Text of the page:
2004 Year End Thoughts
Alfred Soto
The Sound of 2004
2004
10



it’s not my favorite album of the year, but the Mountain Goats’ We Shall All Be Healed comes close. Rudimentary, percussive acoustic strums jangle as hired hands on piano, organ, violins and distorto guitar make a quiet, obtrusive racket in the background—that’s it. John Darnielle lives in a world moving faster than he can apprehend it. He’ll notice oddball details (carpenter ants in the dresser, electrical equipment), yet will admit in “Palmcorder Yajna” that it’s impossible to guess “what these cryptic signals mean.”

This to me was the sound of 2004. Something in the air and you don’t know what it is. Although I admit that it’s the business of a writer to posit ideas of order, there were too many details—too many sides, too many issues—to consider, and these cryptic signals kept becoming more cryptic as December approached. A putative culture war, an election that got the wrong guy elected for the right reasons, a real-life war fought for the right reasons with the wrong means – I mean, what the hell? I’ll leave the generalizations to cable TV pundits. When the confetti has fallen and 2004 rung out by new New Year commissar Regis Philbin the events will seem like noise, howling and insistent, but distracting, still there, like Darnielle’s background racket.

I suspect this collective drift explains why Modest Mouse’s “Float On” struck a nerve with so many listeners, even those for whom the sight of a yelping Isaac Brock with a fake bushy moustache was as unexplainable yet right as catching a fleeting glimpse of Pere Ubu’s David Thomas with his own bushy mustache on “Classic VH-1.” Not many noticed that Brock’s strangled exhortations and the insistent bounce of the music undercut the song’s cheerful defeatism; in essence it’s “Don’t Worry Be Happy” as recorded by Talking Heads. “Take Me Out” was at least more upfront about its intentions: good old-fashioned escapism, Duran Duran and Gang of Four making out in front of everyone on the dance floor, all sweaty hands and sticky lips (the subject of Franz Ferdinand’s other, better single). Even more disturbing was the Prince of Musicology—an excellent album, yes (finally!), but whose nostalgia for what music can do “back in the day” an explicit acknowledgment from its creator that his old Earth Wind & Fire records are abler bulwarks against the Big Bad World than the gender/media manipulation tricks he used to awe us with, um, back in the day. This isn’t just drift: it’s retreat.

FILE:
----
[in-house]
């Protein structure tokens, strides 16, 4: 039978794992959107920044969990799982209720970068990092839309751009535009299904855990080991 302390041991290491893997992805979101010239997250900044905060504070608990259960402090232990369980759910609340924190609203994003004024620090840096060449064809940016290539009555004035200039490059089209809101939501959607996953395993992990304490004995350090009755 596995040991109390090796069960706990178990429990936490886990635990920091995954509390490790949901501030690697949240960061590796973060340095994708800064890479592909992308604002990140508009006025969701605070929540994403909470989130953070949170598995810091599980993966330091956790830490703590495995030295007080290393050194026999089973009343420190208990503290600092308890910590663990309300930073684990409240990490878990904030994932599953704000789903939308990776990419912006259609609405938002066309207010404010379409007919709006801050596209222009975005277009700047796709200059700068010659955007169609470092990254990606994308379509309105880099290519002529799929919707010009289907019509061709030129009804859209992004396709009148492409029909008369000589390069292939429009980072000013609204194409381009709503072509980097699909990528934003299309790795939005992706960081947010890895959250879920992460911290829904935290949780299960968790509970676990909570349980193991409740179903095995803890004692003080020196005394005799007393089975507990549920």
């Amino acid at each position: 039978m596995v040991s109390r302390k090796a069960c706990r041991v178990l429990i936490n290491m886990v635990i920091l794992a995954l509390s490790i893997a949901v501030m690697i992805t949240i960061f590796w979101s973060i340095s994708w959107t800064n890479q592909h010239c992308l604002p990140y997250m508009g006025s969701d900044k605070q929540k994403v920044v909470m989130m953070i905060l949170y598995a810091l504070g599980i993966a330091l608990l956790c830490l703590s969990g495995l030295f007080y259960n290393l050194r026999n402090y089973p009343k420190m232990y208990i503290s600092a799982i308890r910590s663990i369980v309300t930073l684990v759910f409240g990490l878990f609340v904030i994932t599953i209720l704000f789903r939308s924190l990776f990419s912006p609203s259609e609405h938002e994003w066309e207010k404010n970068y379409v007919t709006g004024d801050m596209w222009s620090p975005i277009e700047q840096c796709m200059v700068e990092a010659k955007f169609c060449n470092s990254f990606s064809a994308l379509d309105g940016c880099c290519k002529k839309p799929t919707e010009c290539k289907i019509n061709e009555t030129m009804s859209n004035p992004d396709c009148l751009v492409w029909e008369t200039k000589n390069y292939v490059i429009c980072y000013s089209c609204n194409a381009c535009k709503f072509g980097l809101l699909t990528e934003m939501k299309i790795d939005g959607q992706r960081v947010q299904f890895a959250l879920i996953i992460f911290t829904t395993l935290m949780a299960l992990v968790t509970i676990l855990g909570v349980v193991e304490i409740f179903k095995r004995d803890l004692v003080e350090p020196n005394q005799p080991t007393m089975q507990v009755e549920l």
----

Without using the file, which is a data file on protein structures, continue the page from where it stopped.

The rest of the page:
Turning lyrics into signifiers of a dread too vague to articulate is a device as old as the hills, and the Bob Dylan of Chronicles has been listening to these murmurs for more than forty years. When we listen, drawing breaths, as the liquor store clerk in Darnielle’s “Against Pollution” admits to shooting someone in the face, we hear not just ourselves in the character’s plainspoken deadpan—the shooting is shocking because it just happens, even when he halfheartedly admits at the end that the guy tried to kill him—but we also project the gnomic parts of our lives that are dangerous when called to action. We hear echoes: Wire’s “Kidney Bingoes,” Springsteen’s Nebraska, “Last Kiss,” of Dylan’s version of the murder ballad “Stack A Lee” especially. The mythical land of songs like “Stack A Lee,” he writes, is populated “with more archaic principles and values; one where actions and virtues were old style and judgmental things came falling out on their heads.”

An apt description of the stereotypical red-state resident? Perhaps. But aren’t we all? In “Palmcorder Yajna” and “Against Pollution,” Darnielle’s matter-of-fact acceptance of bad-moon-rising is more chilling than Brock’s winning vulgarity, which is why Darnielle ultimately made the better record. But both Darnielle and Brock are a helluva lot smarter than the stereotypical blue-state resident: Brock at least isn’t afraid to look like a cornball. “Ready for the world about to come,” Darnielle speak-sings in “Slow West Vultures,” his voice betraying a slight tremble when it hits that last syllable. That’s where I’m at right now, where we all are.



Reviewed by: Alfred Soto
Reviewed on: 2004-12-24
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